Accountability plays a decisive role, which is why supervisory and control mechanisms should be implemented that favor it throughout the cycle of public procurement, including the appropriate procedures for complaints and sanctions. Thus: • •

A simple procedure should be created to encourage the reporting of corruption acts, with specific deadlines for them be resolved. The applicable sanctions directed at both public and private sector participants must be clearly established proportionally to the level of illegality to be sufficiently dissuasive, but without generating unfounded fear of consequences or aversion to risk in public procurement personnel or among the suppliers.

Dispute Resolution

The efficiency of the contracting system will also depend on the functioning of the dispute resolution mechanisms established in the law. Because of that: • • •

The non-conformities raised through GUATECOMPRAS must be considered by the entities and answered in a timely way. An administrative authority specialized on appeals should be created. There must be a guarantee of immediate application of arbitration awards.

Regulation Concentration

The public contracting system must be endowed with a wide margin of certainty to foster the confidence of the applicants and avoid the arbitrariness of the entities in charge of contracting. Therefore, the law must contain reasonable and solid provisions so that the terms for bidding and contracting are as clear and simple as possible, avoiding introducing conditions that reduplicate or contradict those of other laws or regulations. In this way: •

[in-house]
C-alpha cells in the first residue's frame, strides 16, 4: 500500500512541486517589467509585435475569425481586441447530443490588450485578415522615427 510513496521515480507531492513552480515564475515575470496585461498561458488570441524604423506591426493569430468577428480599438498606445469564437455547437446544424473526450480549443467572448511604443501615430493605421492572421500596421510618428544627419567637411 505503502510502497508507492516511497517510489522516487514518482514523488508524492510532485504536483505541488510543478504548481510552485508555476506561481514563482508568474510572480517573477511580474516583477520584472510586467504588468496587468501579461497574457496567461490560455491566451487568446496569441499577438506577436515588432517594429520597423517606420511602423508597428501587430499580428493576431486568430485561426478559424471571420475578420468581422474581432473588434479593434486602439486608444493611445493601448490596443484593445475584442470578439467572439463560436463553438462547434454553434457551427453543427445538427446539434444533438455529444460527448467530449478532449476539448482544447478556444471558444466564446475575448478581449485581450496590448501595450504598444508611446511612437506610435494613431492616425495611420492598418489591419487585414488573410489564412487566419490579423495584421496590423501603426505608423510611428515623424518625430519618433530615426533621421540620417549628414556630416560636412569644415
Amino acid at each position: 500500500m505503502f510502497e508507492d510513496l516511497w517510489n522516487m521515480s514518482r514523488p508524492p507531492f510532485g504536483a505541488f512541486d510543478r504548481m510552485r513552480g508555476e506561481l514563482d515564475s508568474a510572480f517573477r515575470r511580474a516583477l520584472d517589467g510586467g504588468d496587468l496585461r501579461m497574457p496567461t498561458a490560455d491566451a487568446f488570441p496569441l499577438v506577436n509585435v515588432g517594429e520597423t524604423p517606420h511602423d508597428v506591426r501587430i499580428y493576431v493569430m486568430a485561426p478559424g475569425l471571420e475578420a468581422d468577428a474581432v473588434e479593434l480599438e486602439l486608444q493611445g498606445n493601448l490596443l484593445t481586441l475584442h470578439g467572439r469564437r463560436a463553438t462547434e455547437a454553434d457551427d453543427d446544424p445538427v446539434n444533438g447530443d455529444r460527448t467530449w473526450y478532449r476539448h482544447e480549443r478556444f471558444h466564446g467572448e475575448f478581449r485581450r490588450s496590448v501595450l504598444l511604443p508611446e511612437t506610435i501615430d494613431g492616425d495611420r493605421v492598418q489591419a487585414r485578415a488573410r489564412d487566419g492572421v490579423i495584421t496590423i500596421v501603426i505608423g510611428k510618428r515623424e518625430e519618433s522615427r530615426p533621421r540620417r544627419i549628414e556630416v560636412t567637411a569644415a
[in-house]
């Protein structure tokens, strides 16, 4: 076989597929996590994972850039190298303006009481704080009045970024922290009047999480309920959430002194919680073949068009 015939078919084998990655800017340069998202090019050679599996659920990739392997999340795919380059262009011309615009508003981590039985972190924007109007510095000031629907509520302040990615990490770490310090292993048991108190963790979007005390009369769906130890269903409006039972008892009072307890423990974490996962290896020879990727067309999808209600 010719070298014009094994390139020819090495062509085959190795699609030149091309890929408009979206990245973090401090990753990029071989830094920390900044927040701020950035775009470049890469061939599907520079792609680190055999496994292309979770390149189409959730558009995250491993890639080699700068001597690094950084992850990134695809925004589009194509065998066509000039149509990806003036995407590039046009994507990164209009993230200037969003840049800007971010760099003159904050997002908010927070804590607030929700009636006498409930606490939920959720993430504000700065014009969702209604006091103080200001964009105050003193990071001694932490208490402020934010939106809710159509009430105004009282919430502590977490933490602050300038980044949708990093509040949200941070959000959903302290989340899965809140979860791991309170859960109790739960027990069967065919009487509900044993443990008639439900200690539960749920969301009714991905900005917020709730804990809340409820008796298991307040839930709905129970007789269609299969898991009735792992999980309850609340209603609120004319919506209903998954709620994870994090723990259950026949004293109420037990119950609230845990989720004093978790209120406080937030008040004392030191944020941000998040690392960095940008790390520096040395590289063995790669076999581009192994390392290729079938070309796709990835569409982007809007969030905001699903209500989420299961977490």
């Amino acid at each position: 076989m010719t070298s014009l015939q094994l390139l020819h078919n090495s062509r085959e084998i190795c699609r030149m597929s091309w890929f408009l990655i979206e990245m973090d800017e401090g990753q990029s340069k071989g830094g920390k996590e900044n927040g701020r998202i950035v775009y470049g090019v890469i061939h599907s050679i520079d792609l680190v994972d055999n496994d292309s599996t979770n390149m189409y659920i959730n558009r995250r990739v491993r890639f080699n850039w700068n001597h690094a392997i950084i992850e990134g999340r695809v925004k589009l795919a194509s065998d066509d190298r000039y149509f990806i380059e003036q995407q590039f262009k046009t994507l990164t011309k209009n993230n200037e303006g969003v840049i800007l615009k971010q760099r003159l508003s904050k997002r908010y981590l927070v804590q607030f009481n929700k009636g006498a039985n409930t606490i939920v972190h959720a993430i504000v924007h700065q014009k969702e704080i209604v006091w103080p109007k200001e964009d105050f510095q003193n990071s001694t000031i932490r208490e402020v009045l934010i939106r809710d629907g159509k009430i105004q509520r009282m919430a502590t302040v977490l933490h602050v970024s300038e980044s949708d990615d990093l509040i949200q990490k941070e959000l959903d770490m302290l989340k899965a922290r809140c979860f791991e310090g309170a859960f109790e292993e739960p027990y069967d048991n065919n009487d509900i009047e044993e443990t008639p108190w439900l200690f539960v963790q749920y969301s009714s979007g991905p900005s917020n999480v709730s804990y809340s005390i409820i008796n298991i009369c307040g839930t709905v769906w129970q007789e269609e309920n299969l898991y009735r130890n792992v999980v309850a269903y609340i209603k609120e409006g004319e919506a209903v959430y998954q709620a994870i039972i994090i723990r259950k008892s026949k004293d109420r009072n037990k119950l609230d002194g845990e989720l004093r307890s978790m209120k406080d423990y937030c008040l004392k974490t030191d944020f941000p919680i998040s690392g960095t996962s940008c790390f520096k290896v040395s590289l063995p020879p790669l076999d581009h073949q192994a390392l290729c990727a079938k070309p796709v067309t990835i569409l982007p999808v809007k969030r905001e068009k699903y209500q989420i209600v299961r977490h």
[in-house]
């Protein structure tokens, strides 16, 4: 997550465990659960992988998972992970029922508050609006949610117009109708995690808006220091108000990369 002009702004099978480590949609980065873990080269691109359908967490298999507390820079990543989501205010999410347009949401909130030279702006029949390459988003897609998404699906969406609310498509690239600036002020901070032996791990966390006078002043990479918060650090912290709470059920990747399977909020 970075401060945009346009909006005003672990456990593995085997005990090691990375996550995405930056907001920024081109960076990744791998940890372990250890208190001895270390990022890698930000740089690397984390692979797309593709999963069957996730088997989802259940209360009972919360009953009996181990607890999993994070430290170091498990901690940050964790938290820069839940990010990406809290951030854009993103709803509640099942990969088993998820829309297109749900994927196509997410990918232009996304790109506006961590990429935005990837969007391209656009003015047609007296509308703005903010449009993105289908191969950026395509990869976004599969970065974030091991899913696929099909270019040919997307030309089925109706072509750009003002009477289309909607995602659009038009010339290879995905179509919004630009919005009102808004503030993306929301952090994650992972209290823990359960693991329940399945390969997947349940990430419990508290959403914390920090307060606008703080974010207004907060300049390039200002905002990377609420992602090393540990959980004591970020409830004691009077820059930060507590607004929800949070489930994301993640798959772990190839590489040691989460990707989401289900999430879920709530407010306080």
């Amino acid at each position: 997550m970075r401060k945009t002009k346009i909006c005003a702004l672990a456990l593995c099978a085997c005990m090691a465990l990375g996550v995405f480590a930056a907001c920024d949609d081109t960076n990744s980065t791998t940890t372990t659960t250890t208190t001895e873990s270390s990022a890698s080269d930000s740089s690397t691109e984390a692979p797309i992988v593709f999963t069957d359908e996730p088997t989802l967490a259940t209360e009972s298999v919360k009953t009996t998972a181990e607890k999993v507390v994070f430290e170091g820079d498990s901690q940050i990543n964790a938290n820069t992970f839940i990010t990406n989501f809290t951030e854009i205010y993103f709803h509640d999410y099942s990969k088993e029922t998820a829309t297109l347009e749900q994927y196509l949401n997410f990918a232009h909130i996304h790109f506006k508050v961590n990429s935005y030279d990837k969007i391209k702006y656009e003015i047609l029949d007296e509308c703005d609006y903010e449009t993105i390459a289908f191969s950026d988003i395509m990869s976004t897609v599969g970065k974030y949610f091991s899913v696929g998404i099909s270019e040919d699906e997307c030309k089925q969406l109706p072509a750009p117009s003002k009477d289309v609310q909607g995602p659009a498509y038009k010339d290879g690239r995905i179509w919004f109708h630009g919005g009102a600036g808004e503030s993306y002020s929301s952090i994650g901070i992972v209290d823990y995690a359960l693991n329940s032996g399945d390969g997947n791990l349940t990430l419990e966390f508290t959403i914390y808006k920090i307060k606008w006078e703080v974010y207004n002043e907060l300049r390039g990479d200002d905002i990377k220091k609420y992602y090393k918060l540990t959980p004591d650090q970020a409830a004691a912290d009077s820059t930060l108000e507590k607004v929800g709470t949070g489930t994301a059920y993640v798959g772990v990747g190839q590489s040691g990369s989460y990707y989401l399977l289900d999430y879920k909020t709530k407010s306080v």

The publication of "regulations" and "board of directors' agreements" must be regulated in such a way that all information relevant to the application of the law is found and is derived from a single regulatory body. This becomes a greater ease to inspect each government entity because there is no need to adapt to the regulations of each independent entity.

Minimum Exceptions


The abuse of exceptions has resulted in an unpredictable, ungovernable, difficult to control, inefficient system with very high risks of corruption. Therefore, exceptions should be limited, as well as hiring with a single provider. Likewise, the hiring process in cases of emergency and public calamity should be regulated.

Exceptions must be minimal and, in addition, the process must be established so that there must always exist requirements to comply with an efficient and transparent mechanism.

Specific Regulation for the Contracting of Goods and Services

A specific regulation must be created for different types of specialty goods and services, according to their characteristics, which deserve a different regulation, such as the contracting of public works, services, or medicines.

Contracting System and Accessibility of Information

It is essential that the regulatory framework fosters transparent and effective participation of all interested parties, seeking to boost efficiency throughout the public procurement cycle. The implementation of information and communication technologies is an important aspect to achieve this objective because it represents a means to guarantee transparency and access to public tenders, promoting competitiveness, simplifying contract award procedures and the management of these. For this purpose, the GUATECOMPRAS portal must meet the following requirements: • • • •